Red Lake Nation News - Babaamaajimowinan (Telling of news in different places)

Wetter spring could prevent another smoky summer in Minnesota

Widespread wildfires last year caused hazy and sometimes dangerous air across the state


Brian Peterson, Star Tribune file

Wildfires in Canada and northern Minnesota created hazy skies and some of the worst air quality readings on records in the summer of 2021.

A year after wildfire smoke made it dangerous to go outside in parts of Minnesota, forecasters say it's much less likely that hazardous air will choke the state again this summer.

The hazy skies that appeared in 2021 were driven by fires in Canada and, to a lesser extent, in the Superior National Forest, where the Greenwood fire blackened nearly 30,000 acres. Matt Taraldsen, a research meteorologist with the Minnesota Pollution Control Agency (MPCA), said that the deterioration in air quality caused by these fires' smoke was historic for the state.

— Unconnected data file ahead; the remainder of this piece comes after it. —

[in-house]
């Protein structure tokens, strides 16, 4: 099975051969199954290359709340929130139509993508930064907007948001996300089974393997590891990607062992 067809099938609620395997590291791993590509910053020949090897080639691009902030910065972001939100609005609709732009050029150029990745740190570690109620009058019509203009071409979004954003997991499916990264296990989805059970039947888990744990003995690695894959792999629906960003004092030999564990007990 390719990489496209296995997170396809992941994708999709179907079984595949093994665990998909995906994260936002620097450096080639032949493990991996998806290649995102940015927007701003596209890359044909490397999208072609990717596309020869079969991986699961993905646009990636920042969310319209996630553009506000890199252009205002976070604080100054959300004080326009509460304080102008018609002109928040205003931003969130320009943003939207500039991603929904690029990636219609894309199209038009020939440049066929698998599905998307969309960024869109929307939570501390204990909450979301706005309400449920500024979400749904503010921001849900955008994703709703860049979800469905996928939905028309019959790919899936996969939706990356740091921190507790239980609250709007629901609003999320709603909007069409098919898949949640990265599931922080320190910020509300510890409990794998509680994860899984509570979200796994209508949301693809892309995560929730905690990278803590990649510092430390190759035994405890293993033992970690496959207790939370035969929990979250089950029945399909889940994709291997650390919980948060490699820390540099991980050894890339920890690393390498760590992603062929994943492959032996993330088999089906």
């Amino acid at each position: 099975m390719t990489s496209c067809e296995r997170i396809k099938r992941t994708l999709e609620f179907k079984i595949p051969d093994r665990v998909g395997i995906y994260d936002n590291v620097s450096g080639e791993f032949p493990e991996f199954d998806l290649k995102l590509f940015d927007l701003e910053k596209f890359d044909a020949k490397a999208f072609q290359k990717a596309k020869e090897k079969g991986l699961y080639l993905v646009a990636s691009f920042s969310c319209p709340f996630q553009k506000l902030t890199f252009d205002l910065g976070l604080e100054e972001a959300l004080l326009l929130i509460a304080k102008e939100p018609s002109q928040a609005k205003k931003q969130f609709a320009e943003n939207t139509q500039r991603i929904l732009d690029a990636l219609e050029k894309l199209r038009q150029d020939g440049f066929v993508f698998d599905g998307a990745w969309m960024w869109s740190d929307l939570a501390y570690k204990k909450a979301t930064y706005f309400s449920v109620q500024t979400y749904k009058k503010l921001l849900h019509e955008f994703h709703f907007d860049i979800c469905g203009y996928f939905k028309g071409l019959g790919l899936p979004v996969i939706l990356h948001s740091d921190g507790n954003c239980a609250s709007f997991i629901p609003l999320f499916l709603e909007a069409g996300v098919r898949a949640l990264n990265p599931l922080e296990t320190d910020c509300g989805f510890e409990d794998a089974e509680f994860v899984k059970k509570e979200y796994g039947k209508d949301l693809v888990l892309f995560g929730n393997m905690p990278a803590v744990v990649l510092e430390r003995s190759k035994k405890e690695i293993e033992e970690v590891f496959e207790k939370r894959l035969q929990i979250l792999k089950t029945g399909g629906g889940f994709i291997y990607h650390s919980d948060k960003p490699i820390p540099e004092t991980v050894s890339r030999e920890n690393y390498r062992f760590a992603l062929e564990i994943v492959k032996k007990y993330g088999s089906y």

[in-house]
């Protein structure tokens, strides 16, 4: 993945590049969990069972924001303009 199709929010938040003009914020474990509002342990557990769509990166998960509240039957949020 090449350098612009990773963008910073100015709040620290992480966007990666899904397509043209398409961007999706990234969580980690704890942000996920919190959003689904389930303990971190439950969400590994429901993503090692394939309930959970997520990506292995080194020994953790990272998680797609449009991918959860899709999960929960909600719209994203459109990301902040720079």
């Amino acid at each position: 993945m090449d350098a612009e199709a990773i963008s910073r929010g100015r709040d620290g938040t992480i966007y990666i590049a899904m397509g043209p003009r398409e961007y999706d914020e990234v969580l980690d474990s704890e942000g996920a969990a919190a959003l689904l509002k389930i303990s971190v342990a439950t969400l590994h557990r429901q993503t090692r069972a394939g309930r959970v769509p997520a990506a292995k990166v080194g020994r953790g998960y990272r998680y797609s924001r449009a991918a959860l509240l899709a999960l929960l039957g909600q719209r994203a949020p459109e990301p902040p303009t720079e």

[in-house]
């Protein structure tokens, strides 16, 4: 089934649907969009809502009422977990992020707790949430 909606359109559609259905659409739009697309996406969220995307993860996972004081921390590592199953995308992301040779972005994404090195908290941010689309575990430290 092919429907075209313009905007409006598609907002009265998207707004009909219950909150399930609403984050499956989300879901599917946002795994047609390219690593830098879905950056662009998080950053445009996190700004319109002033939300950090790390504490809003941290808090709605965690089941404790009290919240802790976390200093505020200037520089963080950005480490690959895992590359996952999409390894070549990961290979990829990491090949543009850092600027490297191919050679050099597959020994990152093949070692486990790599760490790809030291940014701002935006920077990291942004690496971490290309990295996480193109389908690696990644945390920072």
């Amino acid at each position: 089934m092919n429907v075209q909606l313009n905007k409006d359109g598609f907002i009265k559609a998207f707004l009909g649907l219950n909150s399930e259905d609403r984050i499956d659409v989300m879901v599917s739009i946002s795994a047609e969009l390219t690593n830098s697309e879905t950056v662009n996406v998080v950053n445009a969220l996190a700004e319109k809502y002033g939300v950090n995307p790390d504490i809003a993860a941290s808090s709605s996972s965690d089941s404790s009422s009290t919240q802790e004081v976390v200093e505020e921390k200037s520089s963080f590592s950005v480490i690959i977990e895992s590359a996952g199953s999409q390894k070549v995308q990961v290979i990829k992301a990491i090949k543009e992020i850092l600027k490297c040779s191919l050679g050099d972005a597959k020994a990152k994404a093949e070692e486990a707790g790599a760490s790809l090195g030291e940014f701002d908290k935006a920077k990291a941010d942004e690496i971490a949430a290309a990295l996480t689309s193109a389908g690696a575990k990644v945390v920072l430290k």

But in a forecast released earlier this spring, the MPCA reported that "meteorologists do not expect anything near last year's conditions during 2022."


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